Sign up for our Email Newsletter

My Focus...

"I want the family farm - the backbone of our country's heritage - to thrive and survive for future generations."

Articles/Press Releases

Your Business Skills, and How They Impact Your Marketing

By Jane Eckert

As published in the Fruit Grower News & Vegetable Grower News, January 2007

Many farms that I’ve talked with the past few months say they had a good season and that sales were up. Good double-digit annual increases are something to be proud of and certainly satisfying as we settle in for the winter. But frankly, I’m often surprised when I ask the next question, and so many are unable to answer. The next question, one you should always be asking yourself, is “Where were your increases?

This article is about your business skills, and how they impact your marketing. As your agritourism business matures, you need to study the numbers and know how to interpret them. For most of us, winter is the time to look at our record keeping to see if we can develop a better method.

A key component of good record keeping is the ability to record and track your sales by week and by month, and to be able to make annual comparisons to both last year and to your budget. If your record keeping does not track these figures, then there is a good chance that you won’t be aware of a sales problem until it’s too late. An “end of the season” review will do nothing to help you improve your bottom line for the year. By then, it’s just history.

For your record keeping to be an effective marketing tool, you want to keep your eye on two key indicators: the number of customer sales transactions and the average sale percustomer.

All of the cash registers today track the number of transactions to sales, and this information should be kept and recorded daily. A good manager will want to review these numbers frequently in order to ensure that they are both going up. If they are not both going up, it’s time to make adjustments to your marketing program and to review your product mix and sales floor.

More Transactions – Means More New Customers

The more customers we can bring through the front door generally means the more we will increase sales. If your customer counts have become level and stagnant, then you need to examine and refresh your marketing and promotion.

No business can survive on the same loyal customers year after year. Customers may move, change their shopping habits or die, so we must consciously always be trying to attract new customers.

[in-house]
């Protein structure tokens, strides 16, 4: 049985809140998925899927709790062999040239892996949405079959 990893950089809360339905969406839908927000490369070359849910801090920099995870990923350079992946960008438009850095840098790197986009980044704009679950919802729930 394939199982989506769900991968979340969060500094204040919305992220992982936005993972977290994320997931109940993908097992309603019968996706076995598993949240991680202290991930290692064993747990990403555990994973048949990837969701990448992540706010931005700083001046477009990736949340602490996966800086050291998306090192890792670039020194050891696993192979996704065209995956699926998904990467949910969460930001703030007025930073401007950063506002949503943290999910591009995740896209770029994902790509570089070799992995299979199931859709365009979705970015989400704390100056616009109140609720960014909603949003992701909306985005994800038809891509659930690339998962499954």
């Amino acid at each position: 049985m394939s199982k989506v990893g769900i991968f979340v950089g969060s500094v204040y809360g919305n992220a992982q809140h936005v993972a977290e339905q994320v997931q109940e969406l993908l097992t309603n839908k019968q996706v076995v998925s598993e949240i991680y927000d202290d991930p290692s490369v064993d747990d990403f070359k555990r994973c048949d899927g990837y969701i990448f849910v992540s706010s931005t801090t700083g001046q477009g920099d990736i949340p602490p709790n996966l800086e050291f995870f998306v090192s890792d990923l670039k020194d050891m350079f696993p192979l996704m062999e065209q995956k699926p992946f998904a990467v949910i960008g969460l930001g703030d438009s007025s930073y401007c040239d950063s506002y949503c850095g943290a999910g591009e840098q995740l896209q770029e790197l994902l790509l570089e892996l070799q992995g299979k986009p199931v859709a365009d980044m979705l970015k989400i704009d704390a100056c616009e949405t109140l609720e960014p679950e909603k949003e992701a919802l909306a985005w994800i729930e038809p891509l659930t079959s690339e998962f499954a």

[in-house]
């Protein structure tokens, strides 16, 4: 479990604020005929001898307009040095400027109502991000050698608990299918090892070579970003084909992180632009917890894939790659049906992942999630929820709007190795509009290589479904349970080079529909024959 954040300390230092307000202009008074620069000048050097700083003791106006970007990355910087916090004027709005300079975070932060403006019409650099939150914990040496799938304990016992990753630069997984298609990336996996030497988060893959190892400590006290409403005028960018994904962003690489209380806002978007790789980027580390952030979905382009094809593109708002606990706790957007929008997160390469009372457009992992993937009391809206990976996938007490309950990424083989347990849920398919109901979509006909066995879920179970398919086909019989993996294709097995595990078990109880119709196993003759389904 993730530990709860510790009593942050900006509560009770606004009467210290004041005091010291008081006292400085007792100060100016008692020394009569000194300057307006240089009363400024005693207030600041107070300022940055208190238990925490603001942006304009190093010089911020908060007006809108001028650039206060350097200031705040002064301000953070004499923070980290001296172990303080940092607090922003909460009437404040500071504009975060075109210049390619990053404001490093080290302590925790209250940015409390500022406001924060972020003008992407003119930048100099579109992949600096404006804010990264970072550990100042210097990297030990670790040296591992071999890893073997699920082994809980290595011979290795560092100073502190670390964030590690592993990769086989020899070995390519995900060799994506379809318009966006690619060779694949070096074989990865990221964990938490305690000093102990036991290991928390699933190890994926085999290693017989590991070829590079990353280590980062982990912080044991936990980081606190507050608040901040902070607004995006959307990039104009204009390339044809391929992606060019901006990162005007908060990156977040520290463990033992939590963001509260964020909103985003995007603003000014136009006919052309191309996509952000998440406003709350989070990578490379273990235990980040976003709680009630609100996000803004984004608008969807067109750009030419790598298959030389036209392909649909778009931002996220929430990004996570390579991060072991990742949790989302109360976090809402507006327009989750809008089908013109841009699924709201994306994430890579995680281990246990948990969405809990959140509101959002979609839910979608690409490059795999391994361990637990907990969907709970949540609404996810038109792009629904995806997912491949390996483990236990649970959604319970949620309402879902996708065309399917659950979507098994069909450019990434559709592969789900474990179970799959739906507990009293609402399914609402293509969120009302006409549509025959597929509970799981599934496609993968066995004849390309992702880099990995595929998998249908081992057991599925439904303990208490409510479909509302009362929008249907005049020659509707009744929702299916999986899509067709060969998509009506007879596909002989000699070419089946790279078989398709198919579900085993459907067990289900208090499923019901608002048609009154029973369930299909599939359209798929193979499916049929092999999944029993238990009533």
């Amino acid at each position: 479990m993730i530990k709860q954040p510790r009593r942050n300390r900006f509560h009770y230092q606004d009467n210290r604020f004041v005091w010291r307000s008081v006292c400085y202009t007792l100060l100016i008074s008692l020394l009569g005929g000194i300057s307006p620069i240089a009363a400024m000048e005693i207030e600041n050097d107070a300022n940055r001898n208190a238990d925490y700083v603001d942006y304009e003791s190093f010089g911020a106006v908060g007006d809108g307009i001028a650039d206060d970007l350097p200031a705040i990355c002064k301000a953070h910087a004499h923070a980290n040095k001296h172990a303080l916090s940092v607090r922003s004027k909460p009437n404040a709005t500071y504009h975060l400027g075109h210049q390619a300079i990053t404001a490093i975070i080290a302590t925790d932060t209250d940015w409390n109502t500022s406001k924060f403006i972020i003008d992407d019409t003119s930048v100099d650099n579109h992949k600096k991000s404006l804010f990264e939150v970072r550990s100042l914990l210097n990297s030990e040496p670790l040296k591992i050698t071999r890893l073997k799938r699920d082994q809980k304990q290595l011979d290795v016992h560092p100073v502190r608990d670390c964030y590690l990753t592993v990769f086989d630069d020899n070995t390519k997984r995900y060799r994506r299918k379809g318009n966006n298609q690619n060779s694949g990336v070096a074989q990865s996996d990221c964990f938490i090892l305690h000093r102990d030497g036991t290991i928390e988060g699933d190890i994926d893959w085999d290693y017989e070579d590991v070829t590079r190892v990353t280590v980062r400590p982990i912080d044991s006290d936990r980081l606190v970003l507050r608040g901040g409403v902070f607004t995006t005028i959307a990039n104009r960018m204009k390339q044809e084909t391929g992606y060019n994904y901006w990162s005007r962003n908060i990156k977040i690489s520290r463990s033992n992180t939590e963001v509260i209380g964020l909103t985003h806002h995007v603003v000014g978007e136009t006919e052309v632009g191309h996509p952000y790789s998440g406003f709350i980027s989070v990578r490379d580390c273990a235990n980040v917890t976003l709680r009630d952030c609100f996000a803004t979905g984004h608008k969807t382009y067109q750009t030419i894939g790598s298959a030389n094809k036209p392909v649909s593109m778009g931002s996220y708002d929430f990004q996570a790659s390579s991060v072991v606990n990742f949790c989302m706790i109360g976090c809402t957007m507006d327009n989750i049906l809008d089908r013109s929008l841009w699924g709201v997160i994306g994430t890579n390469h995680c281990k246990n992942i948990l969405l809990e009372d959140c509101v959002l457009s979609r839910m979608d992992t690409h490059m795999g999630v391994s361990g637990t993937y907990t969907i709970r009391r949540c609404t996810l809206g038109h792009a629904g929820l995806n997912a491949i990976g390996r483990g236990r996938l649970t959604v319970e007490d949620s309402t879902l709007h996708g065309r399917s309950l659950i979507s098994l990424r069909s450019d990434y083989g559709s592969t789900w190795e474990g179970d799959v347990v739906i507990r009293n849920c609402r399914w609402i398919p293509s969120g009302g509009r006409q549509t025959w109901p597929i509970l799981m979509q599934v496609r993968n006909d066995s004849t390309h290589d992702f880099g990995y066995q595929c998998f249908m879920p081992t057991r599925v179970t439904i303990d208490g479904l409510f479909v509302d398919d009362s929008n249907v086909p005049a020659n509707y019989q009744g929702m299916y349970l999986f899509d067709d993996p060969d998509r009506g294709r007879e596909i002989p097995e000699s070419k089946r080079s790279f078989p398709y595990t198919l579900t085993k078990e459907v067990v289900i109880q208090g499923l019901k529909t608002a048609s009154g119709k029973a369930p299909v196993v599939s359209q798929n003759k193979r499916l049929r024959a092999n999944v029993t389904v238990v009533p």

We’ve just finished the Christmas shopping season. Think back to all of the marketing methods used to get you to shop at a specific store: direct mail, e-newsletters, special coupons online and in the paper, radio and tv advertising, billboards, and more.

New (and prospective) customers need to be sold on the fact that they want to come shop and experience the farm. They can certainly learn about us through a good website, exciting promotions, special events on and off the farm and a well-positioned article about us in the local newspaper.

The key here is that the entire marketing mix needs to be reviewed; analyze what you are doing or can do differently to attract new customers. We can never take for granted that new customers will just appear at our doors without a bit of prodding and marketing encouragement from us.

Higher Average Sales – Means A Bigger Bottom Line

If you have heard me speak before, you know what great emphasis I place on getting more dollars out of every customer that comes to the farm. This is just not about raising the price of admission, but about offering more products, displaying them attractively, and training employees to be proactive in the sales process.

Increasing the average sale can easily occur through product sampling, impulse displays at the cash register, expanded product offerings in the bakery, special pricing for multiple purchases, couponing etc.

Some farms now set weekly sales goals by department, and post them so their employees are part of the process of increasing the sales. These employees feel like they are more part of the team and are often rewarded by management for meeting these sales goals.

If you are not happy with your numbers, there are many marketing strategies specific to increasing the average sale. But it truly begins with setting up a solid bookkeeping system that allows you to track the critical information:

  • Number of Transactions
  • Average Sale Per Customer
  • Track both numbers by day, week, month and year, and set up your books so that you can compare with the same records from the year before.

Whether you are open this time of year or not, it’s typically the slower season for everyone. Make a resolution right now that you are going to do a better job of recording your sales, and of using this information to regularly monitor and tweak your marketing efforts. Good business skills improve good marketing, and they work together to yield good profits.

Jane Eckert is the founder of Eckert AgriMarketing (www.eckertagrimarketing.com), a full-service marketing and public relations firm that helps farmers to sell directly to consumers, diversify operations and become tourist destinations. She is also CEO of www.RuralBounty.com, a search directory for agritourism farms and ranches in North America. Jane can be reached at 314-862-6288 or you may email her directly.